Mentions: Prevention of P. aeruginosa and other bacterial biofilms is a highly desirable characteristic for any new CF candidate therapy, but in the clinical setting, a truly effective CF treatment targeted to the chronic and recurrent respiratory infections associated with this condition should also be able to disrupt and even eradicate bacteria growing in established biofilms. As such, the biofilm eradication potential of cysteamine was assessed by determining its Minimum Biofilm Eradication Concentration (MBEC) against two P. aeruginosa biofilms (2a – DSMZ1299 & 2b – ATCC27853). As shown in Figure 2A-B, cysteamine was able to eradicate P. aeruginosa biofilms with an MBEC of 625 μg/ml (~2-3 times the MIC100; Table 1).Figure 2

Bottom Line: Any successful therapeutic strategy designed to combat the respiratory pathology of this condition must address the altered lung physiology and recurrent, complex, polymicrobial infections and biofilms that affect the CF pulmonary tract.In all cases, the 'gold standard' therapeutic agents were employed as control/comparator compounds against which the efficacy of cysteamine was compared.The data we present here provides a platform for cysteamine's continued investigation as a novel treatment for this poorly served orphan disease.

View Article: PubMed Central - PubMed

Affiliation: NovaBiotics Ltd, Cruickshank Building, Craibstone, Aberdeen, AB21 9TR, UK. cedric.charrier@gmail.com.

ABSTRACT

Background: There remains a critical need for more effective, safe, long-term treatments for cystic fibrosis (CF). Any successful therapeutic strategy designed to combat the respiratory pathology of this condition must address the altered lung physiology and recurrent, complex, polymicrobial infections and biofilms that affect the CF pulmonary tract. Cysteamine is a potential solution to these unmet medical needs and is described here for the first time as (Lynovex®) a single therapy with the potential to deliver mucoactive, antibiofilm and antibacterial properties; both in oral and inhaled delivery modes. Cysteamine is already established in clinical practice for an unrelated orphan condition, cystinosis, and is therefore being repurposed (in oral form) for cystic fibrosis from a platform of over twenty years of safety data and clinical experience.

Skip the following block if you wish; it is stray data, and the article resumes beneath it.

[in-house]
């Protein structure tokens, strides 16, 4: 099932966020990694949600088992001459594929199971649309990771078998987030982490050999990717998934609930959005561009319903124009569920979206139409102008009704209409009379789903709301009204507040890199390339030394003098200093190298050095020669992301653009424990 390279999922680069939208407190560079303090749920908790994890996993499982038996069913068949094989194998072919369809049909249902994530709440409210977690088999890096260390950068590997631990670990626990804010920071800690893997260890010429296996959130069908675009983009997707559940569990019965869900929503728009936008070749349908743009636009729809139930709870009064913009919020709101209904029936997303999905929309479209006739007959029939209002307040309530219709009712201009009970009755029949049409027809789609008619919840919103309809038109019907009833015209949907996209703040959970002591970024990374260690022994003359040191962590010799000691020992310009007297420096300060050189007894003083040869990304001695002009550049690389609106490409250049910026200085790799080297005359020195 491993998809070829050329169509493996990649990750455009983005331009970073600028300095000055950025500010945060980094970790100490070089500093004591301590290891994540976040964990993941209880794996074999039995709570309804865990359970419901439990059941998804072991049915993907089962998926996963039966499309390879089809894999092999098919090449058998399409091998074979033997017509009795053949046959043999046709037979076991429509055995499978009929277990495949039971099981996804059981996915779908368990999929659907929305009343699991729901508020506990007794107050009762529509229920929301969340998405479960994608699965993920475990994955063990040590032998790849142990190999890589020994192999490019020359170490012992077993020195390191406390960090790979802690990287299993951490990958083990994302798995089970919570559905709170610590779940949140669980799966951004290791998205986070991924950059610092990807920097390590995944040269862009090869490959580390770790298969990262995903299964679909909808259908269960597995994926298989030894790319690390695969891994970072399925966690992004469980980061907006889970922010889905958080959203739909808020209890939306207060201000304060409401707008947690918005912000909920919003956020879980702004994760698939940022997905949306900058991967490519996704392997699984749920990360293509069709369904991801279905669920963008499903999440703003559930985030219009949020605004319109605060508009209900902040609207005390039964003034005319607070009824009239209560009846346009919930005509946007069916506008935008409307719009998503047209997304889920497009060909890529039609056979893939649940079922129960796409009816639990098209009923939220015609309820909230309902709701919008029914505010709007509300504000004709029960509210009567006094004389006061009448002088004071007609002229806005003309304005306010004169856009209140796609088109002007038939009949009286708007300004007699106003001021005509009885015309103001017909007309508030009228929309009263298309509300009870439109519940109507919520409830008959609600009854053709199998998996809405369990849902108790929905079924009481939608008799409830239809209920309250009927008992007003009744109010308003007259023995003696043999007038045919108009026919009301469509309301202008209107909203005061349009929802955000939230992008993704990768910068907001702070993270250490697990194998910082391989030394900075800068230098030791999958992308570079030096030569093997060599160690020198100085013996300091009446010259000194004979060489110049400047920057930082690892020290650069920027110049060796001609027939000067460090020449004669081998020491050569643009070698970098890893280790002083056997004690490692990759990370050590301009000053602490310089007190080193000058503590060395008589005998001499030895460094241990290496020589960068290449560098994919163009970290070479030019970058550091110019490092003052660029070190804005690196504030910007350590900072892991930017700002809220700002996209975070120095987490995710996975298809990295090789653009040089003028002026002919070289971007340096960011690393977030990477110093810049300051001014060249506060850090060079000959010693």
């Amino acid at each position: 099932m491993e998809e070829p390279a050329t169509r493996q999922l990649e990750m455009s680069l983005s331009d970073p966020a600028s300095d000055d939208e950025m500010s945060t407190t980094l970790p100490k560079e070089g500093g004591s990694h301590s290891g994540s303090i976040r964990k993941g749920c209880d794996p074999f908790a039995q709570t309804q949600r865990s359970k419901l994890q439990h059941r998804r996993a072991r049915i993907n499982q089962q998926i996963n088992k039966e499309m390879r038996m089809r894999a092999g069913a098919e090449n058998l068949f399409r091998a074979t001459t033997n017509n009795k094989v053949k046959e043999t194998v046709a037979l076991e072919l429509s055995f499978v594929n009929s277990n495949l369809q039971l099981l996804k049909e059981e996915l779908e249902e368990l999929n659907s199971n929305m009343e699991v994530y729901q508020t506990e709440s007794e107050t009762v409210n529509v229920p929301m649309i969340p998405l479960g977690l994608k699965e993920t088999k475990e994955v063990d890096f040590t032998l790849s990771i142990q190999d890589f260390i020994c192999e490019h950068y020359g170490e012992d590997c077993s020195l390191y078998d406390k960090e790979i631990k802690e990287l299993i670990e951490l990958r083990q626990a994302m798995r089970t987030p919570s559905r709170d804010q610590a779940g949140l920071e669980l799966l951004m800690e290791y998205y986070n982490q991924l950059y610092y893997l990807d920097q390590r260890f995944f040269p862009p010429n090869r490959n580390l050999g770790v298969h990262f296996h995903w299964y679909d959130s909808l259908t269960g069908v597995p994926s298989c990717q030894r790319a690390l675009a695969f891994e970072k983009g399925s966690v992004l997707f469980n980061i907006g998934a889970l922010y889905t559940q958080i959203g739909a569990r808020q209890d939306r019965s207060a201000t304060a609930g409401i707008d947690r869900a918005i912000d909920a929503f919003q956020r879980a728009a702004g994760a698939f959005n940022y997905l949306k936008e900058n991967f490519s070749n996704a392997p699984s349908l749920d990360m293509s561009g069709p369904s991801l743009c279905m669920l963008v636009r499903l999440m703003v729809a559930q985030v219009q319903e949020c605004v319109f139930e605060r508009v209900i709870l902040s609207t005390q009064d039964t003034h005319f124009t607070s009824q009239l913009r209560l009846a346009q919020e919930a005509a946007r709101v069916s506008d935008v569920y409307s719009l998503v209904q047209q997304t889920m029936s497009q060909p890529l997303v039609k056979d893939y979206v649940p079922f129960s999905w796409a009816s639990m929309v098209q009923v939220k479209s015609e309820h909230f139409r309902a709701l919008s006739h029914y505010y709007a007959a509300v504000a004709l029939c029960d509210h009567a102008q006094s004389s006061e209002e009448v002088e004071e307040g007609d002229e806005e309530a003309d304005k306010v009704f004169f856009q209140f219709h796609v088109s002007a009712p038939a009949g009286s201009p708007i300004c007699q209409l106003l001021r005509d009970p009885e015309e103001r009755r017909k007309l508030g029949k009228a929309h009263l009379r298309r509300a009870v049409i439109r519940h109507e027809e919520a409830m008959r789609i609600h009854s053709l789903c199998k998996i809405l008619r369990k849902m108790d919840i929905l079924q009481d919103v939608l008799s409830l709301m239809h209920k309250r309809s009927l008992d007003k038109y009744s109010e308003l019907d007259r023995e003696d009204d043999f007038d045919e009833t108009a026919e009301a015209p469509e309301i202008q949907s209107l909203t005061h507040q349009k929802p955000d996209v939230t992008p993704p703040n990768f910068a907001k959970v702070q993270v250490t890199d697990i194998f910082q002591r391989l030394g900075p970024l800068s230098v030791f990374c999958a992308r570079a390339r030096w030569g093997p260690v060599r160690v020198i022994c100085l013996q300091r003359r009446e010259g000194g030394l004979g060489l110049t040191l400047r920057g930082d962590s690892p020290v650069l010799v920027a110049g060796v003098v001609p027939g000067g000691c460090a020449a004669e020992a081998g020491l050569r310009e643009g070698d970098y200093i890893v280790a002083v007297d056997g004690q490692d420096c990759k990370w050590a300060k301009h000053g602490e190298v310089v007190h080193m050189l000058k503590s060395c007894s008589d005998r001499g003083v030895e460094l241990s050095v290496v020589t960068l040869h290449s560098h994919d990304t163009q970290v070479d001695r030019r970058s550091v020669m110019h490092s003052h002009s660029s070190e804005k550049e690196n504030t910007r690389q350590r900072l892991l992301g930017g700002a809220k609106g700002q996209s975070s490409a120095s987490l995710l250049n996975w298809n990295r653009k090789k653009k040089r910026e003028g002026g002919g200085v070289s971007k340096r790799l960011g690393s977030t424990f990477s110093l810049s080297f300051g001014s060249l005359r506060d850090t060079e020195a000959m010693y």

Methods: The antibacterial and antibiofilm attributes of cysteamine were determined against type strain and clinical isolates of CF relevant pathogens using CLSI standard and adapted microbiological methods and a BioFlux microfluidic system. Assays were performed in standard nutrient media conditions, minimal media, to mimic the low metabolic activity of microbes/persister cells in the CF respiratory tract and in artificial sputum medium. In vivo antibacterial activity was determined in acute murine lung infection/cysteamine nebulisation models. The mucolytic potential of cysteamine was assessed against DNA and mucin in vitro by semi-quantitative macro-rheology. In all cases, the 'gold standard' therapeutic agents were employed as control/comparator compounds against which the efficacy of cysteamine was compared.

Results: Cysteamine demonstrated at least comparable mucolytic activity to currently available mucoactive agents. Cysteamine was rapidly bactericidal against both metabolically active and persister cells of Pseudomonas aeruginosa and also emerging CF pathogens; its activity was not sensitive to high ionic concentrations characteristic of the CF lung. Cysteamine prevented the formation of, and disrupted established P. aeruginosa biofilms. Cysteamine was synergistic with conventional CF antibiotics; reversing antibiotic resistance/insensitivity in CF bacterial pathogens.

Conclusions: The novel mucolytic-antimicrobial activity of cysteamine (Lynovex®) provides potential for a much needed new therapeutic strategy in cystic fibrosis. The data we present here provides a platform for cysteamine's continued investigation as a novel treatment for this poorly served orphan disease.

Show MeSH
Related in: MedlinePlus